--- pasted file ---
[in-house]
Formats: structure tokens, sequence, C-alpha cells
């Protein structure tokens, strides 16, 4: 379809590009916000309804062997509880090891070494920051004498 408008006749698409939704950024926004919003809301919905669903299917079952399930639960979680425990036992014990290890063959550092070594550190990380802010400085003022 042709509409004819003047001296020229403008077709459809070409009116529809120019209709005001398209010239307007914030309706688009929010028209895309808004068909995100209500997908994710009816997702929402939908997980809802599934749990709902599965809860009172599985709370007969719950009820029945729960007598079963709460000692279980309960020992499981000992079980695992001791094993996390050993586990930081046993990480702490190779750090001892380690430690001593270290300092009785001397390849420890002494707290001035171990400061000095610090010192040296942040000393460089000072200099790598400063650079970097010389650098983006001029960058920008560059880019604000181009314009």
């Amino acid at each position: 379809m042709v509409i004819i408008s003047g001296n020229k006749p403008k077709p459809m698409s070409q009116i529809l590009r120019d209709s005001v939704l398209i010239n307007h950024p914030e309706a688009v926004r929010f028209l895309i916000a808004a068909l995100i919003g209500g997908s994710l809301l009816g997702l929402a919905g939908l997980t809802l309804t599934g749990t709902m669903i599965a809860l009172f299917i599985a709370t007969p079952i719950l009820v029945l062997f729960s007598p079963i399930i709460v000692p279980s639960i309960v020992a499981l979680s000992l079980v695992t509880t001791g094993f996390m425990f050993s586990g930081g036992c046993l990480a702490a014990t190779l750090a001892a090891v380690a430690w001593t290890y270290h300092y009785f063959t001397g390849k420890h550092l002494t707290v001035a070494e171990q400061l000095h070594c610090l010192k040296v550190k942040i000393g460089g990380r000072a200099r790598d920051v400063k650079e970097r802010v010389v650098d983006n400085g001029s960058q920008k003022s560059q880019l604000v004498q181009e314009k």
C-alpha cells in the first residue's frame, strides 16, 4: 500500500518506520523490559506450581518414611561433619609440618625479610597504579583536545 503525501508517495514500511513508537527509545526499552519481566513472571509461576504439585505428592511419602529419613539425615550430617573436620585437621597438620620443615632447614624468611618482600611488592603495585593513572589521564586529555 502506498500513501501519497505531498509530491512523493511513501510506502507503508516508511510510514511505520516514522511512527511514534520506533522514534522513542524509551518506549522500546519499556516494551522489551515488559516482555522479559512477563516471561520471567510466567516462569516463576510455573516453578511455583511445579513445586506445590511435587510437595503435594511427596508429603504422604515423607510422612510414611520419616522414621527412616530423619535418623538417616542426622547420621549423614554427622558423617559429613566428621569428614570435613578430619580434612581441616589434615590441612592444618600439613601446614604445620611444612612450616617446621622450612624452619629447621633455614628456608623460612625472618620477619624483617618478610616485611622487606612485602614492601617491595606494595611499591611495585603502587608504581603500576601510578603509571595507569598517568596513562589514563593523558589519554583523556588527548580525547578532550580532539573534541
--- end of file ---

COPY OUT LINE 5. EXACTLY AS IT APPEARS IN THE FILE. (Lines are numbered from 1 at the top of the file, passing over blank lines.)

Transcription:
C-alpha cells in the first residue's frame, strides 16, 4: 500500500518506520523490559506450581518414611561433619609440618625479610597504579583536545 503525501508517495514500511513508537527509545526499552519481566513472571509461576504439585505428592511419602529419613539425615550430617573436620585437621597438620620443615632447614624468611618482600611488592603495585593513572589521564586529555 502506498500513501501519497505531498509530491512523493511513501510506502507503508516508511510510514511505520516514522511512527511514534520506533522514534522513542524509551518506549522500546519499556516494551522489551515488559516482555522479559512477563516471561520471567510466567516462569516463576510455573516453578511455583511445579513445586506445590511435587510437595503435594511427596508429603504422604515423607510422612510414611520419616522414621527412616530423619535418623538417616542426622547420621549423614554427622558423617559429613566428621569428614570435613578430619580434612581441616589434615590441612592444618600439613601446614604445620611444612612450616617446621622450612624452619629447621633455614628456608623460612625472618620477619624483617618478610616485611622487606612485602614492601617491595606494595611499591611495585603502587608504581603500576601510578603509571595507569598517568596513562589514563593523558589519554583523556588527548580525547578532550580532539573534541